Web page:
“If things become worse, we’ll keep operating for another 3-6 months to help people during these challenging times,” Phong added.
Another successful charity voluntary project is the launch of a community refrigerator in Binh Thanh District. Accordingly, old fridges are placed on the sidewalks by cafeterias, restaurants, or places with electricity supply and good security. Anyone can put food in and take food out.
The project was jointly launched at No.100 Ung Van Khiem Street in Binh Thanh District by non-profit organization Foodbank Vietnam, C.P Vietnam Charitable Assistance Fund, and Food Share Social Enterprise Joint Stock Company. The fridge has provided tons of fresh vegetables and fruits to needy people.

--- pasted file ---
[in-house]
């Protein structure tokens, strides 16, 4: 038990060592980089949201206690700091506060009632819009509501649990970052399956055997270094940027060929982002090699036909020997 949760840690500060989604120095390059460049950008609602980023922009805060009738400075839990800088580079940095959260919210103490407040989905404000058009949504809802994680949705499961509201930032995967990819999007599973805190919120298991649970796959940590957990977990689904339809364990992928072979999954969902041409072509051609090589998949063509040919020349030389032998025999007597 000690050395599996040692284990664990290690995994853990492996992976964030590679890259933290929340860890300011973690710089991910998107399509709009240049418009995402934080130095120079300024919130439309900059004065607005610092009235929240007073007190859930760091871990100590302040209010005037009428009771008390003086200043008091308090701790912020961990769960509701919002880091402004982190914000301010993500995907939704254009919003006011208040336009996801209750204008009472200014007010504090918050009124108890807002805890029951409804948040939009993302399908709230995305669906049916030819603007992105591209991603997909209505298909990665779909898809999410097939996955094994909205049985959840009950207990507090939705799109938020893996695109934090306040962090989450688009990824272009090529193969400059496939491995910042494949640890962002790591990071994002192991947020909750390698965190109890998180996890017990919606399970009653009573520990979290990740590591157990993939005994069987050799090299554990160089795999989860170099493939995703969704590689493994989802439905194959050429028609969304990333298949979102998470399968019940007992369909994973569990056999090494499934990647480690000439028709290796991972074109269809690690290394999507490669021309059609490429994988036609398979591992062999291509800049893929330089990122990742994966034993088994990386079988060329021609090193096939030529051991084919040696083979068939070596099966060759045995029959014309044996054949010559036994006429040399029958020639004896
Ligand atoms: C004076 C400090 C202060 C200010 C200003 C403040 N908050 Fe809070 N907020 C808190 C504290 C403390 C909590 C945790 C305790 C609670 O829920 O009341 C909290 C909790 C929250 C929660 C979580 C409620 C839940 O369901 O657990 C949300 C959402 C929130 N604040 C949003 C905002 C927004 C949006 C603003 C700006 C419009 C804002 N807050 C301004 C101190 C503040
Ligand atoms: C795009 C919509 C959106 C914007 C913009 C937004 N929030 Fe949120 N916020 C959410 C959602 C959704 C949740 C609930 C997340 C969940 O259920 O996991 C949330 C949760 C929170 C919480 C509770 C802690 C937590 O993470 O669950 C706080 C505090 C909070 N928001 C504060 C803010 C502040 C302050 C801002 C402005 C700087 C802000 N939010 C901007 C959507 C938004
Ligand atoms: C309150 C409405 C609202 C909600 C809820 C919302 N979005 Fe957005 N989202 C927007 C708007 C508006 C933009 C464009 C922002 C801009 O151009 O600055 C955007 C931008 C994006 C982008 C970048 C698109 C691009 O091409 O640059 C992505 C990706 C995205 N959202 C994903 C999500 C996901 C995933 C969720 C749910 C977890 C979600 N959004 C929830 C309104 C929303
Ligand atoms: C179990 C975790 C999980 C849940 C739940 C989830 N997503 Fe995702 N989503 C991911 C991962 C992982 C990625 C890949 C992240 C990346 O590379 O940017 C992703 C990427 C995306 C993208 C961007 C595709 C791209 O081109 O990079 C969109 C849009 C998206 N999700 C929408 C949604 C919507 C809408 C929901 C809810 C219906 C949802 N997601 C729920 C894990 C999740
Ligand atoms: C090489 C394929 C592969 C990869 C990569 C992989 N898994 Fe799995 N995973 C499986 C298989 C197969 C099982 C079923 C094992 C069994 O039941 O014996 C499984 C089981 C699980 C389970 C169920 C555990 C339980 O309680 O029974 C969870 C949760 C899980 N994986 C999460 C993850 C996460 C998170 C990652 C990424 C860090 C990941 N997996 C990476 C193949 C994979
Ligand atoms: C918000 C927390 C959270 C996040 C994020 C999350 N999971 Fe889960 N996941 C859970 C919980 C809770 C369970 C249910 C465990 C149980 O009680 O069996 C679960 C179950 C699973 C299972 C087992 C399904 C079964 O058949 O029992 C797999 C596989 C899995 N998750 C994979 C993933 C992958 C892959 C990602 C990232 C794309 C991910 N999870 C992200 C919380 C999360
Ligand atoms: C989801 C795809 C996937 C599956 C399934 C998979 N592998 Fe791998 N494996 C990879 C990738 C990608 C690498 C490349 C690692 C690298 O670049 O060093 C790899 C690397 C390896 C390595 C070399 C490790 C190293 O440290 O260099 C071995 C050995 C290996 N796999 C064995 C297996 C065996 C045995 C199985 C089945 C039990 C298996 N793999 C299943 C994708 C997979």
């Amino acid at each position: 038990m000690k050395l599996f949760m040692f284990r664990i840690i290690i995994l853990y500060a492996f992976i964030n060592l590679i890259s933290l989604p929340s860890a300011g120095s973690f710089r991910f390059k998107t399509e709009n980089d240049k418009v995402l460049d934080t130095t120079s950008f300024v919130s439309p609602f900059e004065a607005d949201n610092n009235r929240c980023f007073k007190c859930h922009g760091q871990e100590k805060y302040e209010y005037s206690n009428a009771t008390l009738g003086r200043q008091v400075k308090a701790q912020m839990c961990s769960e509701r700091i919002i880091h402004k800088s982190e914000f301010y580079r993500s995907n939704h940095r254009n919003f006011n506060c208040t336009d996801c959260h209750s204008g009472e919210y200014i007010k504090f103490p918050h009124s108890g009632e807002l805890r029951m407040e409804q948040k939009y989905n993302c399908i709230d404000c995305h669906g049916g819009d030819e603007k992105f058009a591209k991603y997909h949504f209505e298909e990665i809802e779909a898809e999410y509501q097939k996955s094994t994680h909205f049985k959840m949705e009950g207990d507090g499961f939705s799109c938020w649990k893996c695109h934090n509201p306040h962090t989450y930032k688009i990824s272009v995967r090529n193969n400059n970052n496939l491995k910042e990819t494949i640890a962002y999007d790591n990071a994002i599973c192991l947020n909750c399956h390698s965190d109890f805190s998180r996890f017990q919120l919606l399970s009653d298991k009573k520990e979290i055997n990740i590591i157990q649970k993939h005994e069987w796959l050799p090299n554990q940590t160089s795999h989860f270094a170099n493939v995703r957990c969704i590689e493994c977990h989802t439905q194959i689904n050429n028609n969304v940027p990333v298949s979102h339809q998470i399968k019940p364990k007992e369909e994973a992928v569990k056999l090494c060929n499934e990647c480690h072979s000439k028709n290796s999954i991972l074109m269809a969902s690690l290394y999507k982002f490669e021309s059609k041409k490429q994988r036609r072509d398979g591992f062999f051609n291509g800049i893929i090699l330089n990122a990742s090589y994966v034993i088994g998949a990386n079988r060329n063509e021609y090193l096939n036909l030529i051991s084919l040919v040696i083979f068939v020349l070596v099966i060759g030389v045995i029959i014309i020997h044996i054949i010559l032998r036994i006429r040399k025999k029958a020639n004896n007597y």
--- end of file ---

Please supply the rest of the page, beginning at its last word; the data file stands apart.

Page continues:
Since the fourth wave of Covid-19 broke out in late April, Foodbank Vietnam has coordinated with food providers and restaurants to provide thousands of free lunches every day for disadvantaged workers in HCMC. The organization has also provided food and medical equipment to units working on the front line against the pandemic.
Nguyen Phuong Hoa, a freelance worker in Binh Thanh District, said that she heard about the community refrigerator via social networks. Life has become harder for her as she could not go to work due to social distance policy while her husband lost his working capacity after the stroke. Thanks to the community refrigerator, she has food to cook for her family.
“There are a lot of vegetables here, all fresh and delicious. I took a bottle of gourd and a pumpkin because they can be stored a long time and can be used for many dishes,” Hoa said.